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December 12th in NYC History - 1st paved street; John Jay, Sinatra, Katzenjammer Kids, Koch, Connelly, & Bike Squad Bdays

Posted: Dec 11, 2012 | 10:40 PM
by Jared Goldstein

1658:  Stone Street becomes the first paved street in Nieuw/New Amsterdam
.  It led from the Heere Graacht, Gentlemen's Canal (where Broad Street is), to Mill Lane.

1920 looking SW towards Broad St.  Somewhere in the middle of this is the Goldman Sachs tower, known as 85 Broad St.

2012  Similar vantage.

Mill Lane was the most important, and shortest street in town, where the mill was.  Bread and beer.  In less than ten years, Mill Lane was where the transfer of Nieuw Amsterdam to British New-York City was agreed upon.

After locals complained about horses kicking up dust and dirt, flat cobblestones from the shore are laid, forming Stone Street.  What a frugal town, and what a group of lushes!  It took nearly 35 years to pave a short street. 

Around three years before paving, in a basement, the first Jews in North America prayed at Asser Levy's, a prominent meat-packer and lawyer.

Stone Street is a charming place I like to take folks on Colonial NYC Tours, Nieuw Amsterdam / New Amsterdam Tours, and Downtown/Financial District tours.

Looking NE 2007.

The middle of Stone Street was overtaken by the Goldman Sachs headquarters development in the early 1980s (or so).  The lobby of the building follows the curve of the 17th Century street.  I suppose that the public is supposed to be able to saunter through, but I doubt that one can actually do that with all the security there.  Real Estate trumps landmarks in Boomberg.

There is a map of the street going through the lobby at the rear of 85 Broad Street, where Stone Street traffic veers away.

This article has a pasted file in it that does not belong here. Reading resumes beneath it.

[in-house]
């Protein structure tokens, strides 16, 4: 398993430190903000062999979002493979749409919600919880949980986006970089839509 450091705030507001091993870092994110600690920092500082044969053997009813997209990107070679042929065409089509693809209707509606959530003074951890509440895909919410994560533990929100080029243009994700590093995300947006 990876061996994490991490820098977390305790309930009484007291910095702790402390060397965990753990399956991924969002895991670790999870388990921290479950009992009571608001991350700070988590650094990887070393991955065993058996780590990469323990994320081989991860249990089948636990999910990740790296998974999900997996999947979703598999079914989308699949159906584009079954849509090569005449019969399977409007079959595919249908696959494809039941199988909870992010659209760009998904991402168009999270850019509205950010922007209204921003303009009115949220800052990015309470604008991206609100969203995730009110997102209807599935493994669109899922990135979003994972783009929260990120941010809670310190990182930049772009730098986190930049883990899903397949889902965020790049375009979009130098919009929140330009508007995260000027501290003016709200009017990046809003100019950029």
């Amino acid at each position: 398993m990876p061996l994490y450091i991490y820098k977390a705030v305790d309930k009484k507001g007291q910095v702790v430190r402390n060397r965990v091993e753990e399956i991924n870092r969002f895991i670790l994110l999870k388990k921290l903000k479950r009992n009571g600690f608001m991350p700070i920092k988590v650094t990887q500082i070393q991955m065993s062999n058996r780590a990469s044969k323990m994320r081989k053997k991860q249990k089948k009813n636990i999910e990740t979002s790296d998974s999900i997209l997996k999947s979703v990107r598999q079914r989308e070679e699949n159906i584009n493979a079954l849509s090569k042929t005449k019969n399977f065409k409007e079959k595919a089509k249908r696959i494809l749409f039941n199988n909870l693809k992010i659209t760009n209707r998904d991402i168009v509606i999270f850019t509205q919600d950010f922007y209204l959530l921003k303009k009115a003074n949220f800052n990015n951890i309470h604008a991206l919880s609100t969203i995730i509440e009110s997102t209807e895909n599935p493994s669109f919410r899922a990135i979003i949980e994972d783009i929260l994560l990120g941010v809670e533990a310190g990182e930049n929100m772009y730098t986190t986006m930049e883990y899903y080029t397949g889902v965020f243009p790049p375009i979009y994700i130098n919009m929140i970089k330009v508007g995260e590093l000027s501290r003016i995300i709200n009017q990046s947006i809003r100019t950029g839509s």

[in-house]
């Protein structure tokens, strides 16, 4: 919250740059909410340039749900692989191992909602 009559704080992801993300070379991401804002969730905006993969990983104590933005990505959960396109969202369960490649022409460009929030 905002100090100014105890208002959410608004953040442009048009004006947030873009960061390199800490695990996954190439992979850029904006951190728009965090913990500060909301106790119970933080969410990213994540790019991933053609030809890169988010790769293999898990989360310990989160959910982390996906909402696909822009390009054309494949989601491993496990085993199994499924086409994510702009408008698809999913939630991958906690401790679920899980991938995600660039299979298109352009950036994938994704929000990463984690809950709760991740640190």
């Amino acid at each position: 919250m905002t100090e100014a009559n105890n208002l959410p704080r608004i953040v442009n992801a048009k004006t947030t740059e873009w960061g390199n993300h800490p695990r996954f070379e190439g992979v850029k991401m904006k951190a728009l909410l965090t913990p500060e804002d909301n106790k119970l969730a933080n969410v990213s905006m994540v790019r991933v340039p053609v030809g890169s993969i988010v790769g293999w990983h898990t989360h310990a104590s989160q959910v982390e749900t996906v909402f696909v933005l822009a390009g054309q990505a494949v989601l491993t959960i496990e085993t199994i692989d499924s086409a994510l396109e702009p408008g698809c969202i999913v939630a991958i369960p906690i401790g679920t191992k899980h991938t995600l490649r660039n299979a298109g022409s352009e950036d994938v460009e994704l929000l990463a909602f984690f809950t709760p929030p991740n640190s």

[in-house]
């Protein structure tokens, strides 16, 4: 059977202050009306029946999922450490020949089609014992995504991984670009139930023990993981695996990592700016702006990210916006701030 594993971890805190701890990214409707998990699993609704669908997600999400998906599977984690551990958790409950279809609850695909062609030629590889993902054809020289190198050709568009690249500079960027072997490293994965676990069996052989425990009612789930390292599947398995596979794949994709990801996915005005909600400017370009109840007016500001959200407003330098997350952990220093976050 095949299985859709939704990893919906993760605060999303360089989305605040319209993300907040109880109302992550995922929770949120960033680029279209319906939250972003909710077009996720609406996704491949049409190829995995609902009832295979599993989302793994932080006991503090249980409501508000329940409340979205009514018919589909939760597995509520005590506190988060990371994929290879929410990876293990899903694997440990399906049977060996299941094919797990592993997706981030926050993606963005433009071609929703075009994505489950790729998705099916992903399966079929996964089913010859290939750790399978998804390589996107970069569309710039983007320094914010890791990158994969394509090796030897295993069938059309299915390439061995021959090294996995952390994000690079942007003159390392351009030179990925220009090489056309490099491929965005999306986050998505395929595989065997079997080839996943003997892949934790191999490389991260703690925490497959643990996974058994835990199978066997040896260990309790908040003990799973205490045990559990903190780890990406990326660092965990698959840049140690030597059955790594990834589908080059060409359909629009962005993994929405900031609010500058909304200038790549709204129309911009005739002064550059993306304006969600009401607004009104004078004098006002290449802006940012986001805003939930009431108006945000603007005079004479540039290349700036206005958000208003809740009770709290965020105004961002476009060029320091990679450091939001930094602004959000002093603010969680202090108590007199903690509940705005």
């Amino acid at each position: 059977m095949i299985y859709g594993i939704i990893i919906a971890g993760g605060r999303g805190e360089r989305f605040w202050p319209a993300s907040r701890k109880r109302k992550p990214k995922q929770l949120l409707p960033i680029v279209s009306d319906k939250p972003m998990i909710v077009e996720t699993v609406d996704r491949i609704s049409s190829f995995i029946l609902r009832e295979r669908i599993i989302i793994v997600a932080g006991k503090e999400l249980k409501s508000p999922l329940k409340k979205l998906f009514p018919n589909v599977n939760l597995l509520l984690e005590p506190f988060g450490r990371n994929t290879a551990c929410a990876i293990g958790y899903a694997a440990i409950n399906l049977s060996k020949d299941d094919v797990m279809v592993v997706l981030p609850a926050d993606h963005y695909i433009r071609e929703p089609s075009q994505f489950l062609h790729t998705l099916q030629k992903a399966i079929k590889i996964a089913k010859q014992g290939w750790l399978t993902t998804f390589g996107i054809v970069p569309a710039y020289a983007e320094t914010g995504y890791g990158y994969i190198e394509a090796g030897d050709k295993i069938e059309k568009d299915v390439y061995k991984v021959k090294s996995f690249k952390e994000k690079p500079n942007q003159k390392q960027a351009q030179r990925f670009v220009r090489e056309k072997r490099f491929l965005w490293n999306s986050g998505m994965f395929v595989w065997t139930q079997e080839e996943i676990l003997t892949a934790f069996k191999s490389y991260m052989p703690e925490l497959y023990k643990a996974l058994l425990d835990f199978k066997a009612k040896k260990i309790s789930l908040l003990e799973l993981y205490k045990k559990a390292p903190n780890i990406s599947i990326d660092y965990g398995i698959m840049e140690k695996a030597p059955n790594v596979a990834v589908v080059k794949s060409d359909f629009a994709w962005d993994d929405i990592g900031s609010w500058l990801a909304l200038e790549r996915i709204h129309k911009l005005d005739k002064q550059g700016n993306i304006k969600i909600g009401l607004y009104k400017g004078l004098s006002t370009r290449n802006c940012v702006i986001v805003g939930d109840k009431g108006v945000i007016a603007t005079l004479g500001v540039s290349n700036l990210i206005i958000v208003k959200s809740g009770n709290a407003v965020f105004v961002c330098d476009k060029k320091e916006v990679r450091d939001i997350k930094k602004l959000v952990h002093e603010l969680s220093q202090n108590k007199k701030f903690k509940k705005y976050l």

1745:  John Jay, the Supreme Court's first Chief Justice, born

He signed the peace treaty with Great Britain in 1784, and he was the Governor of NYS.

1895:  The New York City Police Department establishes the bicycle squad, protecting pedestrians from cyclists
.  There was a cycling craze in NYC then.   

Women could ride bikes, but in their huge dresses and hats.  The
introduction of speed (bikes and convertible cars) led to the sleek look of Coco Channel's flapperiffic clothing design after WW1.

NYC could sure use some more bicycle safety, for bicyclists and pedestrians.  I look 300 degrees crossing NYC streets. 1 degree for each of the serious pedestrian and bike casualties each year.  That's just a coincidence.

1897:  "The Katzenjammer Kids," Rudolph Dirks' pioneering comic strip debuts in the New York Journal.

Word balloons, boxes in a strip, characters, a long running series... innovative. 
It seems that R. Crumb was influenced by the 'Kids.

1915:  Frank Sinatra, singer and actor, born. He died in 1998. 

Sinatra was born in NYC's little brother town, Hoboken.  Let's go on a Hoboken tour.  There is a lot of history (and 24 pizzarias) in one-square-mile.  There's much more to Hoboken than Carlos Bakery from Cake Boss.  It only costs $5 round-trip to visit.

1924:  3-term Mayor Ed Koch born.  How is he doin'?

1938:  Connie Francis, singer and actress, born.

1940:  Dionne Warwick born.

1970:  Happy Birthday Jennifer Connelly.

1989:  The Queen of Mean, rhymes with Rich, Leona Helmsley sentenced for tax evasion.  Apparently taxes aren't only 'for the little people.'  She left her fortune to her dog.


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